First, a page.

Masaki Inaba, OCCUR’s program director for advocacy, said that he was glad the final report touched on discrimination based on sexual orientation. He emphasized that it was a historical moment for LGBT people in Japan because the human rights of sexual minorities would finally be recognized at the state level. Inaba said, “We are delighted to share good news from Japan: the Council for HRP, the Japanese Justice Ministry’s special council for founding a new national human rights commission, included LGBT rights as one of the categories of human rights which should be protected by the new commission. There are no antidiscrimination laws in Japan, but if the commission is legally established, it will be a good substitute for antidiscrimination laws as a measure to protect Japanese LGBT human rights.”

Significance

The proposal of the Council for Human Rights Promotion was drafted into a bill and sent to the Japanese house of representatives (Shugiin) in March of 2002. A backlash ensued, particularly over language in the bill that indicated the NHRC would have the power to reduce invasive media action toward minorities and children. There were many abusive expressions about homosexuals being used in Japan’s media at the time, especially on television. The final report stressed promoting positive, or good, images of LGBT people to the Japanese people, and major media companies argued that the report’s recommendations would violate their right to free speech.

OCCUR soon gained attention not only from the Japanese people but also foreign organizations pursuing LGBT rights. Since this was the first time in Japan that LGBT rights had been acknowledged, OCCUR’s strategy became a model on how to pursue civil rights throughout the world.

On October 10, 2003, the human rights protection bill had been thrown out along with all the other pending bills when the house of representatives was dissolved by Prime Minister Junichiro Koizumi. It appears that unless the bill is amended to make the NHRC more independent from the ministry, and more protective of free speech for the media, it will stall. However, many LGBT rights organizations in Japan have become active because of CHRP’s proposal. Council for Human Rights Promotion, Japan Human Rights Promotion, Council for, Japan Japan, GLBT rights movement in Antidiscrimination laws;Japan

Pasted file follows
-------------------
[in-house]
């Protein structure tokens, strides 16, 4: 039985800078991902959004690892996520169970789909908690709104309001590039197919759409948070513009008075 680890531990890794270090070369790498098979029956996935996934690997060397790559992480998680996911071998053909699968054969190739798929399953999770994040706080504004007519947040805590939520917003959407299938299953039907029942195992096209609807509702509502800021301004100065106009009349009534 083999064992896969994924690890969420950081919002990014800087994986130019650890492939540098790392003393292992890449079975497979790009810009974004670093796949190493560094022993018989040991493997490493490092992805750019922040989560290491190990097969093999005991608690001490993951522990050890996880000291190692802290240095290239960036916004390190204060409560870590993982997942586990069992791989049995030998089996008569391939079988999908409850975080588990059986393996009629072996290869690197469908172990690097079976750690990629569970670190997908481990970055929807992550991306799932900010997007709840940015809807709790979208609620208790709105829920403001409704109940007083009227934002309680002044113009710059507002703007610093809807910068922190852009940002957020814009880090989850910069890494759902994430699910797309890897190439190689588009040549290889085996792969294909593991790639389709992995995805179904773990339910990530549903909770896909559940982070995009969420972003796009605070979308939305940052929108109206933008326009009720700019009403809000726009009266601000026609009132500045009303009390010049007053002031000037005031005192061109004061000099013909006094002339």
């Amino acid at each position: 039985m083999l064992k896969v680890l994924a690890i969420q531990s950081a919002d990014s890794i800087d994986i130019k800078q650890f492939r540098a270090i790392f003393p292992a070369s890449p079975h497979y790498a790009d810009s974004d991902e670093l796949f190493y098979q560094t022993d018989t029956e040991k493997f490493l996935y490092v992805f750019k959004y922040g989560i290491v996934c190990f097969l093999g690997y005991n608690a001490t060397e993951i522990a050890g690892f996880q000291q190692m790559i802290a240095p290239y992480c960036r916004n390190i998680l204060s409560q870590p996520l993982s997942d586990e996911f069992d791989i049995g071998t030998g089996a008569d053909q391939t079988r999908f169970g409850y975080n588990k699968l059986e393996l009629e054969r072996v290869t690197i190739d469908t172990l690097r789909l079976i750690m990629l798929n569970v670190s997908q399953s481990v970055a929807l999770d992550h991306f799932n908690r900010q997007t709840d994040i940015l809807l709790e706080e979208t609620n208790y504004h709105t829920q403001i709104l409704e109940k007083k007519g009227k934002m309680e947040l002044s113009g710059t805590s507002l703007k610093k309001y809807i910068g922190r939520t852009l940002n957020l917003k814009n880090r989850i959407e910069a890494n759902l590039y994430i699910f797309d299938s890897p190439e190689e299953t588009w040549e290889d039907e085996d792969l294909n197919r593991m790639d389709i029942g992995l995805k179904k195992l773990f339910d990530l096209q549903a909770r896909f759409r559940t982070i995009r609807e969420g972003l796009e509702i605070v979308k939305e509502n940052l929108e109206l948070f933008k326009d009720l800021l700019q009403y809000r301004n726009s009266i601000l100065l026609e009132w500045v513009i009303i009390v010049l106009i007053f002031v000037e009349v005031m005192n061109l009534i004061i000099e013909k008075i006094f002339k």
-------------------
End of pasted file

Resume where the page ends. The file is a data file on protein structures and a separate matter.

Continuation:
Further Reading
  • citation-type="booksimple"

    xlink:type="simple">Broadbent, Jeffrey. Environmental Politics in Japan: Networks of Power and Protest. New York: Cambridge University Press, 1998.
  • citation-type="booksimple"

    xlink:type="simple">Brody, Betsy. Opening the Door: Immigration, Ethnicity, and Globalization in Japan. New York: Routledge, 2001.
  • citation-type="booksimple"

    xlink:type="simple">Chan-Tiberghien, Jennifer. Gender and Human Rights Politics in Japan: Global Norms and Domestic Network. Stanford, Calif.: Stanford University Press, 2004.
  • citation-type="booksimple"

    xlink:type="simple">McLelland, Mark. Queer Japan from the Pacific War to the Internet Age. Lanham, Md.: Rowman & Littlefield, 2005.
  • citation-type="booksimple"

    xlink:type="simple">Narita, Norihiko. About Japan Series: Political Changes in the 1990’s. Tokyo: Foreign Press Center, 1999.
  • citation-type="booksimple"

    xlink:type="simple">Sattler, Cheryl L. Teaching to Transcend. Albany: State University of New York Press, 2000.
  • citation-type="booksimple"

    xlink:type="simple">Summerhawk, Barbara, Cheiron McMahill, and Darren McDonald, eds. and trans. Queer Japan: Personal Stories of Japanese Lesbians, Gays, Transsexuals, and Bisexuals. Norwich, Vt.: New Victoria, 1998.
  • citation-type="booksimple"

    xlink:type="simple">Wendt, Alexander. Social Theory of International Politics. New York: Cambridge University Press, 1999.

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July, 2003: Singapore Lifts Ban on Hiring Lesbian and Gay Employees